Afterwards we raced home and I got busy making up the spare bed for my sister who was coming from out of town to spend the night. I got the vacuum out as well and at that point got to thinking how if I'd had a wine at lunch it would have felt really dissatisfying right now because all I'd be wanting is MORE WINE. I'd be itching for more but it would only be 2.30pm and therefore difficult to just keep sinking glasses of wine in quick succession like I could after 5pm.

Because once I get alcohol in me all I want is more alcohol.

That's why I'm an alcoholic.

That's why I don't touch alcohol any more.

(Do you like the dramatic way I lay those sentences out separately?!)

Also just quickly read another brilliant book this week - The Interventionist by Joani Gammill. She's on Dr Phil and the show Intervention I think - used to be a big-time pill addict but now helps try and get others to rehab. Full of juicy stories of her interventions interspersed with her personal story. A great read.. rips along and she drops loads of wisdom along the way. I really enjoyed it.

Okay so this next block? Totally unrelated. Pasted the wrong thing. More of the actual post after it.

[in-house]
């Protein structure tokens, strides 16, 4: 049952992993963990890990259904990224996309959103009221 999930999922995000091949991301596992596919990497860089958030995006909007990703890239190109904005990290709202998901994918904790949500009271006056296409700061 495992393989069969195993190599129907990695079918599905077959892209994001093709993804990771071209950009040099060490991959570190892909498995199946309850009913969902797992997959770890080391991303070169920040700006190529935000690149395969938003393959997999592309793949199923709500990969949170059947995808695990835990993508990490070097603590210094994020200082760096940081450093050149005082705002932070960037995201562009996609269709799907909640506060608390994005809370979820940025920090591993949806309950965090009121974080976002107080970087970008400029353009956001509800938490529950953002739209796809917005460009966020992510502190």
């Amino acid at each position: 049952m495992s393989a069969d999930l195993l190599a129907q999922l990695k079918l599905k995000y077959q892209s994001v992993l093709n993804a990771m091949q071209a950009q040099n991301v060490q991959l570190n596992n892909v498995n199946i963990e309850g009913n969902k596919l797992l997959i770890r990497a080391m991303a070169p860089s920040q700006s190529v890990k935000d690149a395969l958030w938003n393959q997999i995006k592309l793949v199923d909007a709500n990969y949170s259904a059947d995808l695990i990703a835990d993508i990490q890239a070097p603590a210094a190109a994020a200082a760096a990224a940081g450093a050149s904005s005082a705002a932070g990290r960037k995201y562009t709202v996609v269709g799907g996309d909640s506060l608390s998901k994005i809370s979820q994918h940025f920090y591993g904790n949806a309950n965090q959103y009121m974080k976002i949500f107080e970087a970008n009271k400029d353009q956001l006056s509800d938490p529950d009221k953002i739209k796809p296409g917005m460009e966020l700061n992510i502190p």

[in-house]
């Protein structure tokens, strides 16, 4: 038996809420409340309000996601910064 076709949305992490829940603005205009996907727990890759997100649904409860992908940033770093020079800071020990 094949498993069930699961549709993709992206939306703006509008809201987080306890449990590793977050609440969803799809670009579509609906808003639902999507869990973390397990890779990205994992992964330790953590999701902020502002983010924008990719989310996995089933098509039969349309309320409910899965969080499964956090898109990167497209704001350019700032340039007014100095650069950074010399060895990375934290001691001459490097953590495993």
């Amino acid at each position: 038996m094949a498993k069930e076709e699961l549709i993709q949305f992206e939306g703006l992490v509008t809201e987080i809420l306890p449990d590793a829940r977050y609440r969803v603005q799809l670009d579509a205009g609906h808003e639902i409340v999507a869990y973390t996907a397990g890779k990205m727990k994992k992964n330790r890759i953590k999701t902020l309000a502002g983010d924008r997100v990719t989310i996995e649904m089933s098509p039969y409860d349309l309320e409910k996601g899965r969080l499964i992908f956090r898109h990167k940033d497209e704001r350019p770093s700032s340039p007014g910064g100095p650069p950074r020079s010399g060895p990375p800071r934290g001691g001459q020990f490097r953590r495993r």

Love, Mrs D xxx

Tuesday, August 13, 2013


I've had 3 drinking dreams in the past week... one was particularly intense and I woke up feeling really sad. I'd been offered a drink by a 'cool' person in a 'cool' room and had to say no and walk out... wandered around this hillside place and someone from my past was being mean to me.. I was trying to find Mr D because he had some keys I needed but I couldn't find him..

(I know other people's dreams are really boring and hard to follow but wouldn't Freud have a field day with this one??!!)